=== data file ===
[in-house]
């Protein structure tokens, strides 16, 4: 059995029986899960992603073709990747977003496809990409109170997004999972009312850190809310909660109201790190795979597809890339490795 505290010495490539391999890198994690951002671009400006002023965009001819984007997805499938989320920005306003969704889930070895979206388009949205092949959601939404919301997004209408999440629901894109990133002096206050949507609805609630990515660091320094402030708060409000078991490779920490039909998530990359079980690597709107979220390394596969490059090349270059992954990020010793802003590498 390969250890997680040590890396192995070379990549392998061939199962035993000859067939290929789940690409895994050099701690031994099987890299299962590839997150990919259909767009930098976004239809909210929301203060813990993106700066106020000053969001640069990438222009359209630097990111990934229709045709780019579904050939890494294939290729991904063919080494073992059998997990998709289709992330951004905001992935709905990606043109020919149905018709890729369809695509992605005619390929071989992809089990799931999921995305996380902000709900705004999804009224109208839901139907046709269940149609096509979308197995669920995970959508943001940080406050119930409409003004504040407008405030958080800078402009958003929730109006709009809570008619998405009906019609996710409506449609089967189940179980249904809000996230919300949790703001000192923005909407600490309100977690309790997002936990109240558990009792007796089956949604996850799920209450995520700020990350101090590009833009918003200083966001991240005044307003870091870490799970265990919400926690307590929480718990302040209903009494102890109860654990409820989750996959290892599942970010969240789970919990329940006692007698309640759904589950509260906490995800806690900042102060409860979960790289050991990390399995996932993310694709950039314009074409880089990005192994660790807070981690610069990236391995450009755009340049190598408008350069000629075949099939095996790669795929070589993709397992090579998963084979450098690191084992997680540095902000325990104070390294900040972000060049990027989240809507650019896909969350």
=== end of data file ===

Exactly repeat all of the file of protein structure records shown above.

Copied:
[in-house]
């Protein structure tokens, strides 16, 4: 059995029986899960992603073709990747977003496809990409109170997004999972009312850190809310909660109201790190795979597809890339490795 505290010495490539391999890198994690951002671009400006002023965009001819984007997805499938989320920005306003969704889930070895979206388009949205092949959601939404919301997004209408999440629901894109990133002096206050949507609805609630990515660091320094402030708060409000078991490779920490039909998530990359079980690597709107979220390394596969490059090349270059992954990020010793802003590498 390969250890997680040590890396192995070379990549392998061939199962035993000859067939290929789940690409895994050099701690031994099987890299299962590839997150990919259909767009930098976004239809909210929301203060813990993106700066106020000053969001640069990438222009359209630097990111990934229709045709780019579904050939890494294939290729991904063919080494073992059998997990998709289709992330951004905001992935709905990606043109020919149905018709890729369809695509992605005619390929071989992809089990799931999921995305996380902000709900705004999804009224109208839901139907046709269940149609096509979308197995669920995970959508943001940080406050119930409409003004504040407008405030958080800078402009958003929730109006709009809570008619998405009906019609996710409506449609089967189940179980249904809000996230919300949790703001000192923005909407600490309100977690309790997002936990109240558990009792007796089956949604996850799920209450995520700020990350101090590009833009918003200083966001991240005044307003870091870490799970265990919400926690307590929480718990302040209903009494102890109860654990409820989750996959290892599942970010969240789970919990329940006692007698309640759904589950509260906490995800806690900042102060409860979960790289050991990390399995996932993310694709950039314009074409880089990005192994660790807070981690610069990236391995450009755009340049190598408008350069000629075949099939095996790669795929070589993709397992090579998963084979450098690191084992997680540095902000325990104070390294900040972000060049990027989240809507650019896909969350």